Honestly I think such arguments are only used to ease the conscience of those who insist it is my moral obligation, as a Christian, to vote.  What I mean is I have the follow problems with these candidates:

Supports the unrestricted murder of the unborn.
Does not support homeschooling.
Supports forced insurance coverage (i.e., Obamacare), which in turn supports the murder of children, gender reassignment surgery, euthanasia, and more.
Does not support freedom of speech.

Is, by his own admission, a sexual predator,
Has been shown to be a shady businessman,
Has changed his position on numerous issues like calling himself a Christian (please, does anyone actually believe this?), his support of abortion, etc.
Frankly, the guy is off his rocker.  I truly think he is mentally unstable if his interviews and debates are to be any judge.

And I am being told it is my moral obligate to vote for one of these? Really? Even the other candidates have things I cannot support.  Abortion being the main issue for me.   But most believers I talk to have the same problems as I do.  They know it is wrong.  Yet they have the false belief that they must vote and at the same to know that the one they are voting for stands for, even promotes, ideas they know to be morally reprehensible.  Therefore they, like all of us when when we find ourselves in these situations, must come up with arguments to help salve our consciences.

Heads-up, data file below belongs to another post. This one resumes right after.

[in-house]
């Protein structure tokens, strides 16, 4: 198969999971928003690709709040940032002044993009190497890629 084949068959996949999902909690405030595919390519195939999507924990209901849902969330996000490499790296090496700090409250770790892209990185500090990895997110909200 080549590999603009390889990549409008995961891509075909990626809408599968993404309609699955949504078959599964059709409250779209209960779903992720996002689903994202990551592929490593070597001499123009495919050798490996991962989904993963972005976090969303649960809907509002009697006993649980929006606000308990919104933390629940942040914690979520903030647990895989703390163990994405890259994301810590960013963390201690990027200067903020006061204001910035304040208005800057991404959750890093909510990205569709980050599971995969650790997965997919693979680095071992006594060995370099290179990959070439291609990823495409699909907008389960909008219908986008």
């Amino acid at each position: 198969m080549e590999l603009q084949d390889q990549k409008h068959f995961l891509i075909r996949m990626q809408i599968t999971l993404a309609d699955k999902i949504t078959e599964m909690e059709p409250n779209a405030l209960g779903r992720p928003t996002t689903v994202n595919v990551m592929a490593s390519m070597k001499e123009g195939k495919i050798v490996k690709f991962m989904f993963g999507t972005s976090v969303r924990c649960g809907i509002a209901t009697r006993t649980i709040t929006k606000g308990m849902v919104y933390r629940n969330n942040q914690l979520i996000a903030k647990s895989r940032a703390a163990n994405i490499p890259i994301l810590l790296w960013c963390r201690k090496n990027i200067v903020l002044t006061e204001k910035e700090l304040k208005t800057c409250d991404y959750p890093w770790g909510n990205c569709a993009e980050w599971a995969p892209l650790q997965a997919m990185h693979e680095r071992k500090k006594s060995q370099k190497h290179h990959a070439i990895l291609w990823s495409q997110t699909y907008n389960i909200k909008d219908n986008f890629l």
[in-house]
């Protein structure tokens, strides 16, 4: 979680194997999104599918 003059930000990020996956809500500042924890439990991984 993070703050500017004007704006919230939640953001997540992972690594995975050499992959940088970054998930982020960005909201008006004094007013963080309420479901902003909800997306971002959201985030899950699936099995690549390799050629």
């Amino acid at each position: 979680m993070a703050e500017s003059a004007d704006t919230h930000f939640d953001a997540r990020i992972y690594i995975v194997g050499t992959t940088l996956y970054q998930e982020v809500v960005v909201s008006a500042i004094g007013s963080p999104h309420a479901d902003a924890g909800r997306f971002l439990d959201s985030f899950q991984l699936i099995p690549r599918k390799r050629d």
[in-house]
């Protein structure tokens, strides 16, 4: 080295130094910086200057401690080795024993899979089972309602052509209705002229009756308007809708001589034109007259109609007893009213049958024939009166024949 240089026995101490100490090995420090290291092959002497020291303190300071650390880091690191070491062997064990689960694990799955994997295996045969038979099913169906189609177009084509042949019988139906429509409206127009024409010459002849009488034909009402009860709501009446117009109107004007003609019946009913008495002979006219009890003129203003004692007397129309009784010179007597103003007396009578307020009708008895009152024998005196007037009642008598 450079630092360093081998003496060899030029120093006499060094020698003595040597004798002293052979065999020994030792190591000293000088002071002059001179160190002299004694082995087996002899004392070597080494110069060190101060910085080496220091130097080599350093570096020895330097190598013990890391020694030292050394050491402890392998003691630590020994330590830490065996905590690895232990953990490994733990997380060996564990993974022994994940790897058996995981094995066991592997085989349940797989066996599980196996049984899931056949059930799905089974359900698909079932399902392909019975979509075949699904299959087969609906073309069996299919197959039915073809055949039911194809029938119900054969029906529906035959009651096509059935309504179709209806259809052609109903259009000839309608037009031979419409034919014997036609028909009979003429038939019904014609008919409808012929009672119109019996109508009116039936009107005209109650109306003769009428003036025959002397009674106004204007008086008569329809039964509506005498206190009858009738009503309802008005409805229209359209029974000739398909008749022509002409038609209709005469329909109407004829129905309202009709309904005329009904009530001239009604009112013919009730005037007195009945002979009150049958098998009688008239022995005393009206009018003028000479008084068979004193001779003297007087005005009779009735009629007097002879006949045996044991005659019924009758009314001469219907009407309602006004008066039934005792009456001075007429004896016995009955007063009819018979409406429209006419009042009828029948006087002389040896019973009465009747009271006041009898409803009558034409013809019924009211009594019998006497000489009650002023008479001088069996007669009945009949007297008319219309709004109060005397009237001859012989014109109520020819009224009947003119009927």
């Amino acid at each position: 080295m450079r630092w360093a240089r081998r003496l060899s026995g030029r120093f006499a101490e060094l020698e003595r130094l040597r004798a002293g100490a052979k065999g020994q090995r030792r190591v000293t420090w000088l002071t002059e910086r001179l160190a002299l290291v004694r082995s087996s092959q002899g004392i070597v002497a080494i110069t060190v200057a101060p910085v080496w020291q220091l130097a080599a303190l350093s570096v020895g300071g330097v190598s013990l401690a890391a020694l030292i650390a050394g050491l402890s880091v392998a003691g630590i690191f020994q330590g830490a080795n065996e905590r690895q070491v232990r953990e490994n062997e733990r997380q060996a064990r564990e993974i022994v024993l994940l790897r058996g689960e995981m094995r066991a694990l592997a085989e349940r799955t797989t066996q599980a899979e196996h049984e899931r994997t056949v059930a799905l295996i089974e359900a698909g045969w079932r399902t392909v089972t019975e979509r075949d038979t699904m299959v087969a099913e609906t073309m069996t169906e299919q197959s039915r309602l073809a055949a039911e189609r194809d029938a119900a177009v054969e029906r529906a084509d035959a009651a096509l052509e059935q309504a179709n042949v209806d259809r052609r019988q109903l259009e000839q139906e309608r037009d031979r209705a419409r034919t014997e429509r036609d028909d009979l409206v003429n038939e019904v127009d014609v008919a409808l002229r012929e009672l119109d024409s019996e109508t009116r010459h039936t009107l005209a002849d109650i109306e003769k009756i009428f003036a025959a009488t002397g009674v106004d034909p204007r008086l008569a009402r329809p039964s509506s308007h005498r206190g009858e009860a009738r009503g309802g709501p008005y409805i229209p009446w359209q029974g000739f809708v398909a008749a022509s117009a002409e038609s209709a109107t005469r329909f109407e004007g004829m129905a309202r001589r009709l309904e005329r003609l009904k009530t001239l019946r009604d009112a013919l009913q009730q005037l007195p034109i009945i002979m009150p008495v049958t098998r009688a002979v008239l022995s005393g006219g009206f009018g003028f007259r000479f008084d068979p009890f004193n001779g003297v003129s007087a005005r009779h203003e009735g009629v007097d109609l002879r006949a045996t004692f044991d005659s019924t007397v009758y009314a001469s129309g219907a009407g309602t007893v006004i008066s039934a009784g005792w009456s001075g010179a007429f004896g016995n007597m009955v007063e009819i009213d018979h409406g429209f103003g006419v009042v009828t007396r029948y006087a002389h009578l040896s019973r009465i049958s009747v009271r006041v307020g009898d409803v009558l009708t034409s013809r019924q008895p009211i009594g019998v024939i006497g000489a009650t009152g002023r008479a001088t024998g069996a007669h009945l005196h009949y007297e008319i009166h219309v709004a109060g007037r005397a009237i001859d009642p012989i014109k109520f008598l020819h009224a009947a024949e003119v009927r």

I understand that if every Christian took my position there is a distinct possibility Clinton will get the office and the persecution of Christians, already begun in the current administration, will most certainly gain momentum.  But there are two things to be said concerning that.  First, the persecution is coming.  Putting a mentally unstable sexual predator in office may slow it down, but it is coming. There is simply no way, in the current environment of sexual revolution and moral suicide that the Church can remain the true, biblical church and not suffer persecution.  The Bible and History warns us of this.  The fact that we, in America, have lived in fairly consistent peace for so long is an anomaly and one that, in the opinion of many, has not been very good for the Church.

Second, I am not willing to sacrifice my morals, integrity and conscience in order to stop someone else from taking office.  That would be succumbing to the morally bankrupt philosophy of "The ends justify the means".  Something we know as Christians is wrong not to mention unbiblical.

If we, as Christians, are willing to go that far, why not lie to people in order to get them "Saved"?  Why not blow up abortion mills?  Why not strap bombs to ourselves and blow up school buses full of children and women in the name of God?  It may sound like hyperbole, but that is exactly the logical conclusion such thinking leads to.  I am not saying that people who vote will blow up school buses.  Most Christians are willing to live with an ever growing degree of cognitive dissonance.  But the fact is when it comes to choosing the lesser of two evils we should choose neither evil, not argue about what evil we should choose. The latter is a very slippery slope.